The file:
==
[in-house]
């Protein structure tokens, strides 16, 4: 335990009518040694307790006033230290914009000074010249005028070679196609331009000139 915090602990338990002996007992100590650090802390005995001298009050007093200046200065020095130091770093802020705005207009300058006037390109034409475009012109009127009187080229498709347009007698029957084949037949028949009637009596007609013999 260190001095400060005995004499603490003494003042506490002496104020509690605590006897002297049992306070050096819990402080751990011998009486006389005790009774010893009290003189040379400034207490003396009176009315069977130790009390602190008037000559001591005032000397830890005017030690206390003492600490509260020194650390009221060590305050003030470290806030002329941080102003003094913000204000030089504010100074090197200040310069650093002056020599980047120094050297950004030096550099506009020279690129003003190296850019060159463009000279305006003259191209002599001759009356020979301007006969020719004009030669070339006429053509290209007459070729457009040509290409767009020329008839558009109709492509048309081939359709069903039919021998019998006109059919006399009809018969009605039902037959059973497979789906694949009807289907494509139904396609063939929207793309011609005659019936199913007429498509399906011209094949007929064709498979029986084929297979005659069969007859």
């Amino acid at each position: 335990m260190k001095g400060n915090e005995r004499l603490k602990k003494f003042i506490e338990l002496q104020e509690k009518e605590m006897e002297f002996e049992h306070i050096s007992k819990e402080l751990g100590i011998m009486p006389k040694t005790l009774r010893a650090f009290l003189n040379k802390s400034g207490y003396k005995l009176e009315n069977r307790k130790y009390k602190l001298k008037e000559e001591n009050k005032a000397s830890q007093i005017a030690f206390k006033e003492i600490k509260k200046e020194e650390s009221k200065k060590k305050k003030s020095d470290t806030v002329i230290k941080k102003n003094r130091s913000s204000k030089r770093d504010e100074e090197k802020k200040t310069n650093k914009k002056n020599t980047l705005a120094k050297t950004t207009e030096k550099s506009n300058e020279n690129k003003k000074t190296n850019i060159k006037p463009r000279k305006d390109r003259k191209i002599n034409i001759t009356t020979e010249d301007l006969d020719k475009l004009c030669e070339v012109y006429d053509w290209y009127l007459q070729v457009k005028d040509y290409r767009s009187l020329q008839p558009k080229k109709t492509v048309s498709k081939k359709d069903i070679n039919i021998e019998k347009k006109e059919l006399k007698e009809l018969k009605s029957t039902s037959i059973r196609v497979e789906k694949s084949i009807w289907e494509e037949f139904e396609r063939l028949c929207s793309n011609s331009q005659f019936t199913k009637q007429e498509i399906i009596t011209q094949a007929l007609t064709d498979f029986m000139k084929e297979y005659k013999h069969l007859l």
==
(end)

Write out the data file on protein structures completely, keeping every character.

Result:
[in-house]
């Protein structure tokens, strides 16, 4: 335990009518040694307790006033230290914009000074010249005028070679196609331009000139 915090602990338990002996007992100590650090802390005995001298009050007093200046200065020095130091770093802020705005207009300058006037390109034409475009012109009127009187080229498709347009007698029957084949037949028949009637009596007609013999 260190001095400060005995004499603490003494003042506490002496104020509690605590006897002297049992306070050096819990402080751990011998009486006389005790009774010893009290003189040379400034207490003396009176009315069977130790009390602190008037000559001591005032000397830890005017030690206390003492600490509260020194650390009221060590305050003030470290806030002329941080102003003094913000204000030089504010100074090197200040310069650093002056020599980047120094050297950004030096550099506009020279690129003003190296850019060159463009000279305006003259191209002599001759009356020979301007006969020719004009030669070339006429053509290209007459070729457009040509290409767009020329008839558009109709492509048309081939359709069903039919021998019998006109059919006399009809018969009605039902037959059973497979789906694949009807289907494509139904396609063939929207793309011609005659019936199913007429498509399906011209094949007929064709498979029986084929297979005659069969007859």
């Amino acid at each position: 335990m260190k001095g400060n915090e005995r004499l603490k602990k003494f003042i506490e338990l002496q104020e509690k009518e605590m006897e002297f002996e049992h306070i050096s007992k819990e402080l751990g100590i011998m009486p006389k040694t005790l009774r010893a650090f009290l003189n040379k802390s400034g207490y003396k005995l009176e009315n069977r307790k130790y009390k602190l001298k008037e000559e001591n009050k005032a000397s830890q007093i005017a030690f206390k006033e003492i600490k509260k200046e020194e650390s009221k200065k060590k305050k003030s020095d470290t806030v002329i230290k941080k102003n003094r130091s913000s204000k030089r770093d504010e100074e090197k802020k200040t310069n650093k914009k002056n020599t980047l705005a120094k050297t950004t207009e030096k550099s506009n300058e020279n690129k003003k000074t190296n850019i060159k006037p463009r000279k305006d390109r003259k191209i002599n034409i001759t009356t020979e010249d301007l006969d020719k475009l004009c030669e070339v012109y006429d053509w290209y009127l007459q070729v457009k005028d040509y290409r767009s009187l020329q008839p558009k080229k109709t492509v048309s498709k081939k359709d069903i070679n039919i021998e019998k347009k006109e059919l006399k007698e009809l018969k009605s029957t039902s037959i059973r196609v497979e789906k694949s084949i009807w289907e494509e037949f139904e396609r063939l028949c929207s793309n011609s331009q005659f019936t199913k009637q007429e498509i399906i009596t011209q094949a007929l007609t064709d498979f029986m000139k084929e297979y005659k013999h069969l007859l």